Somatoform Disorder Specialists Bozeman MT

Local resource for somatoform disorder specialists in Bozeman. Includes detailed information on local clinics that provide access to somatoform disorder specialists, as well as advice and content on somatoform ailments, psychologists, and psychosomatic diseases.

Noel Winston Haukebo, MD
Bozeman, MT
Specialties
Psychiatry
Gender
Male
Education
Medical School: Univ Of Mn Med Sch-Minneapolis, Minneapolis Mn 55455
Graduation Year: 1961

Data Provided By:
Joan Marie Green, MD
(406) 586-9735
931 Highland Blvd Ste 3340
Bozeman, MT
Specialties
Psychiatry, Child & Adolescent Psychiatry
Gender
Female
Education
Medical School: Creighton Univ Sch Of Med, Omaha Ne 68178
Graduation Year: 1989

Data Provided By:
Gary Marc Lande, MD
(406) 585-0997
Bozeman, MT
Specialties
Psychiatry
Gender
Male
Education
Medical School: Yale Univ Sch Of Med, New Haven Ct 06510
Graduation Year: 1971

Data Provided By:
Dr.Leah Thronson
(406) 586-7277
124 south main livingston montana, 333 Haggerty Ln
Bozeman, MT
Gender
F
Education
Medical School: George Washington Univ Sch Of Med & Hlth Sci
Year of Graduation: 1968
Speciality
Psychiatrist
General Information
Accepting New Patients: Yes
RateMD Rating
2.5, out of 5 based on 1, reviews.

Data Provided By:
Timothy Steven Visscher, MD
(406) 994-2311
12321 Kelly Canyon Rd
Bozeman, MT
Specialties
Psychiatry, Child & Adolescent Psychiatry
Gender
Male
Education
Medical School: Tufts Univ Sch Of Med, Boston Ma 02111
Graduation Year: 1980

Data Provided By:
Dr.Kenneth Olson
(406) 586-5511
931 Highland Boulevard #3360
Bozeman, MT
Gender
M
Education
Medical School: Med Coll Of Wi
Year of Graduation: 1982
Speciality
Psychiatrist
General Information
Hospital: Bozeman Deaconess
Accepting New Patients: Yes
RateMD Rating
3.0, out of 5 based on 5, reviews.

Data Provided By:
Jeffrey Scott Green, MD
(406) 586-9735
931 Highland Blvd Ste 3340
Bozeman, MT
Specialties
Psychiatry, Child & Adolescent Psychiatry
Gender
Male
Education
Medical School: Creighton Univ Sch Of Med, Omaha Ne 68178
Graduation Year: 1989

Data Provided By:
Kenneth C Olson, MD
(406) 586-5511
931 Highland Blvd Ste 3340
Bozeman, MT
Specialties
Psychiatry
Gender
Male
Education
Medical School: Med Coll Of Wi, Milwaukee Wi 53226
Graduation Year: 1982

Data Provided By:
Leah Lois Thronson, MD
333 Haggerty Ln
Bozeman, MT
Specialties
Psychiatry, Child & Adolescent Psychiatry
Gender
Female
Education
Medical School: George Washington Univ Sch Of Med & Hlth Sci, Washington Dc 20037
Graduation Year: 1968

Data Provided By:
Patricia Mary Fowlie, MD
(406) 585-7111
PO Box 10608
Bozeman, MT
Specialties
Psychiatry
Gender
Female
Education
Medical School: New York Med Coll, Valhalla Ny 10595
Graduation Year: 1990

Data Provided By:
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Accurate Diagnosis First Step in Treating Somatoform Disorders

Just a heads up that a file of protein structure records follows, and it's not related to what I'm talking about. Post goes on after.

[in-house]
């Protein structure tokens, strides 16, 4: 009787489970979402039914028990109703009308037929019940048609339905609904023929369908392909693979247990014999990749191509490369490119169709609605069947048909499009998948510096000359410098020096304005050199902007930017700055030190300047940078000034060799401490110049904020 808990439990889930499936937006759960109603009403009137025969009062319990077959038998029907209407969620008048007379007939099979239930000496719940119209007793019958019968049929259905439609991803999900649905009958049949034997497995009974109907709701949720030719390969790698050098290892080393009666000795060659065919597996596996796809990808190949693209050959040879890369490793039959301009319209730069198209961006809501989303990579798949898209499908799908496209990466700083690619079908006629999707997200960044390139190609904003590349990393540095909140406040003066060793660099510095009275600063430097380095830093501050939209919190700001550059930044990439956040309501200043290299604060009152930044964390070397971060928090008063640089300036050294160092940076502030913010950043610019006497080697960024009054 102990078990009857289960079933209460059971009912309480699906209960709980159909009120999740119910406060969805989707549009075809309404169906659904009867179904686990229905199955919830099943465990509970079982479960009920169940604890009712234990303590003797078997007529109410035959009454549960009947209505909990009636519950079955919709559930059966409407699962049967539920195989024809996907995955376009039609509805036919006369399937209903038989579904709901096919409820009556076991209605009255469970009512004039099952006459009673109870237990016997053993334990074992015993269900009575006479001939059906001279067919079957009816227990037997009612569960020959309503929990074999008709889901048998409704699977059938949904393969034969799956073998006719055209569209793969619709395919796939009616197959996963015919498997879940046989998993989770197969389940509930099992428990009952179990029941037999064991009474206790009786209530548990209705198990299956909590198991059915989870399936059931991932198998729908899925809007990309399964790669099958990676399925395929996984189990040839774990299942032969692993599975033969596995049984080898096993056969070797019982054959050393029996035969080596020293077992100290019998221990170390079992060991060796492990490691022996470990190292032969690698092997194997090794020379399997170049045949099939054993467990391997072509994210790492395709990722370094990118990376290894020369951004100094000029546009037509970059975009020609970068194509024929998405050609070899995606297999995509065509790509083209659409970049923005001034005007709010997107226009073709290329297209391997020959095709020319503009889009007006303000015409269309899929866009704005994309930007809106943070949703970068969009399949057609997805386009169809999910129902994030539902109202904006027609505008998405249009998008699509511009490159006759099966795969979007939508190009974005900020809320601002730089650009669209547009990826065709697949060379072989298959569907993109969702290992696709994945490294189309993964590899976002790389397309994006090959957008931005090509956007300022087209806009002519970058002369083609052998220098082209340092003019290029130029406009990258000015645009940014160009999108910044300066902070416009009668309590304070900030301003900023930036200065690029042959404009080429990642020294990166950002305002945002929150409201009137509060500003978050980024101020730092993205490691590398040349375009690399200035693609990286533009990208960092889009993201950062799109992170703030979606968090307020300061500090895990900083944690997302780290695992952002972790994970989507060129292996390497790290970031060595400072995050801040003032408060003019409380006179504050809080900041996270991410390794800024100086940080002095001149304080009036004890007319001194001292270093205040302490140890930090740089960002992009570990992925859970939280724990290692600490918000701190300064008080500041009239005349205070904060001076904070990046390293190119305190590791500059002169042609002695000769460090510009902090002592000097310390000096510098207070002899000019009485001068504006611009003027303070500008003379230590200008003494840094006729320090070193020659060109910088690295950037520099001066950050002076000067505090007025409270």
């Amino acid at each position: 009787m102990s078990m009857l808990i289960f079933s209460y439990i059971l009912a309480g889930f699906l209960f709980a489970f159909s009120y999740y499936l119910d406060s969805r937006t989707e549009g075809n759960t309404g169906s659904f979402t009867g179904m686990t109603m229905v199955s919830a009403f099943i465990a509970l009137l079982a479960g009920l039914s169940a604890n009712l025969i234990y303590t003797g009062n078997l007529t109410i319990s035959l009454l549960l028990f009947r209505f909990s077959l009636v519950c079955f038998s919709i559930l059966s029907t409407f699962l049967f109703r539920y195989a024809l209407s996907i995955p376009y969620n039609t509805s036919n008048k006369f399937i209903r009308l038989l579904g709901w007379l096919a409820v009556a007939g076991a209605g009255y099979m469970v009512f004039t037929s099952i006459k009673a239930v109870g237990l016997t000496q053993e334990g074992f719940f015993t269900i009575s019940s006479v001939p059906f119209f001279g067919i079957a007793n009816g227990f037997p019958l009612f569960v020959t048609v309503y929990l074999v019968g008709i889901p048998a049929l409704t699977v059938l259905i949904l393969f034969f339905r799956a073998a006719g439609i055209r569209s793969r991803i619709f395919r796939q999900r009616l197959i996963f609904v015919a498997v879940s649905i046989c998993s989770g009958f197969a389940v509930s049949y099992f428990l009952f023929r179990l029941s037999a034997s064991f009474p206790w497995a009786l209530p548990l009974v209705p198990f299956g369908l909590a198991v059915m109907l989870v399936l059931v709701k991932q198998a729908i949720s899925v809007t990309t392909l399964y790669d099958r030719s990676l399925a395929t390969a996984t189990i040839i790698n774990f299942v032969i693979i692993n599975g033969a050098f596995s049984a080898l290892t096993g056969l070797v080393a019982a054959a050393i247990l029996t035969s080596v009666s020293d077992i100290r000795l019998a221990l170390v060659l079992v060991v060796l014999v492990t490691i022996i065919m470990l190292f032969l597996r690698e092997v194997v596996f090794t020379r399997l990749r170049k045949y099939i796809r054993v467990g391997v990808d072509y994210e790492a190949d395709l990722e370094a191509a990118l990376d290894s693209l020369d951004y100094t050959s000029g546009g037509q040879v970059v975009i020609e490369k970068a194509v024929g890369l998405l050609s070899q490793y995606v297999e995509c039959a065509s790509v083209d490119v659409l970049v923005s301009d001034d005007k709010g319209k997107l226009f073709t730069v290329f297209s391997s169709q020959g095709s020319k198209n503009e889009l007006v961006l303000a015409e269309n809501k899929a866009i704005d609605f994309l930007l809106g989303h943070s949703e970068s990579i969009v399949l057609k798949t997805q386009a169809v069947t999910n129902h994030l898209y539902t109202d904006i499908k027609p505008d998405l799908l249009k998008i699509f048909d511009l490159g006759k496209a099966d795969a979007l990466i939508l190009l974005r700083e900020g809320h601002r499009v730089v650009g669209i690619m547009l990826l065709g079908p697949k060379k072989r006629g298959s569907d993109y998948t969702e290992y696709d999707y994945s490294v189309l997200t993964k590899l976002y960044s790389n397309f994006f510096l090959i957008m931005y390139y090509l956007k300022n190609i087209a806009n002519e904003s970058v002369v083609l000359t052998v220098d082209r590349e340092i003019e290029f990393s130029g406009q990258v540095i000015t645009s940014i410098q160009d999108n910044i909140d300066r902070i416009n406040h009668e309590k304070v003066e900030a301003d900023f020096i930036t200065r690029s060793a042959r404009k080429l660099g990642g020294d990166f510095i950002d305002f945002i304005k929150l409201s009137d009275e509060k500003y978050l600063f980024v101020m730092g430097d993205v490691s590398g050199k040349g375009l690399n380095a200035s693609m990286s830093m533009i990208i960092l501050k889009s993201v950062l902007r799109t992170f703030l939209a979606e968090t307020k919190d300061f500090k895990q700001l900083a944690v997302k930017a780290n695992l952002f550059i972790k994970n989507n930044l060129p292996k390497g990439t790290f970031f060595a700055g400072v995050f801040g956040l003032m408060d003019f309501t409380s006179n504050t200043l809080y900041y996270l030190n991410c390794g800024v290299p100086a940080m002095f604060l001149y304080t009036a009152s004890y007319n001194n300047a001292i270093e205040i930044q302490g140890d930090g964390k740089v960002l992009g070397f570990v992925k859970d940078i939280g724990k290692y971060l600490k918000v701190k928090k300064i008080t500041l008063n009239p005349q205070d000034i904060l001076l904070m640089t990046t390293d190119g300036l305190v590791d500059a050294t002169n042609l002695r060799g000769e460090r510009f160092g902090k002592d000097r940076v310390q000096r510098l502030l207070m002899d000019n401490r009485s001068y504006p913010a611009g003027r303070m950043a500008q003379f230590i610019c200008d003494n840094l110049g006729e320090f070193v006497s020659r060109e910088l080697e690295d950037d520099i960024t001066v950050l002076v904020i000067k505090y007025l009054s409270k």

All patients with chronic physical pain are not alike and shouldn't be treated the same. That's the basis of this article on somatoform disorders. Somatoform disorders refer to aches and pains that are amplified (blown out of proportion) because of underlying psychologic or emotional distress. Vague complaints of muscle or joint pain, fatigue, stomach problems, numbness and tingling, headaches, and so on are typical physical complaints associated with somatoform disorders. But despite all medical tests and lab work ordered, the physician is unable to find anything wrong. Treatment is general, rather than specific to the problem.

Somatoform disorders include a number of different problems all placed in this one category. These include somatization disorder, conversion disorder, hypochondriasis, body dysmorphic disorder, and factitious disorder. The common feature of all these disorders is symptom amplification. The main symptom is usually, but not always, pain. The lack of any evidence that there's anything physically wrong to explain these disorders has led some experts to suggest dropping somatoform disorders as a real diagnosis.

But that's where the authors of this article differ. They suggest that there's a definite need to look deeper and not only find ways to diagnose these problems but also to treat each one specifically. That's a concept they refer to as diagnosis-specific and patient specific treatment. And after briefly describing each condition, they offer some treatment guidelines with the hope that someday we will have specific guidelines for each different disorder, rather than general management techniques.

Health care professionals, especially psychologists and psychiatrists, depend on a publication put out by the American Psychiatric Association called the Diagnostic and Statistical Manual or DSM as it is more commonly referred to. The DSM includes criteria for each somatoform disorder such as signs and symptoms and known causes or risk factors. In addition to a brief review of each disorder, the authors added an extensive table comparing each disorder and offering physicians some treatment guidelines for each one.

Here's a brief summary of the main disorders. Somatization disorder includes vague reports of pain, gastrointestinal problems, sexual problems, and symptoms that suggest a neurologic problem but with no identifiable cause. The problems described by patients last for years and no medical condition can be found to explain them. Conversion disorder describes neurologic symptoms (e.g., numbness, paralysis, blindness, unable to speak) in response to mental, psychologic, and/or emotional stress. Usually, there is a conflict or stress that occurs just prior to the conversion taking place. In the past, conversion was referred to as hysteria. Women are affected more often than men (2:1 ratio).

Most people are familiar with the term hypochondriac -- someone who is always sick, afrai...

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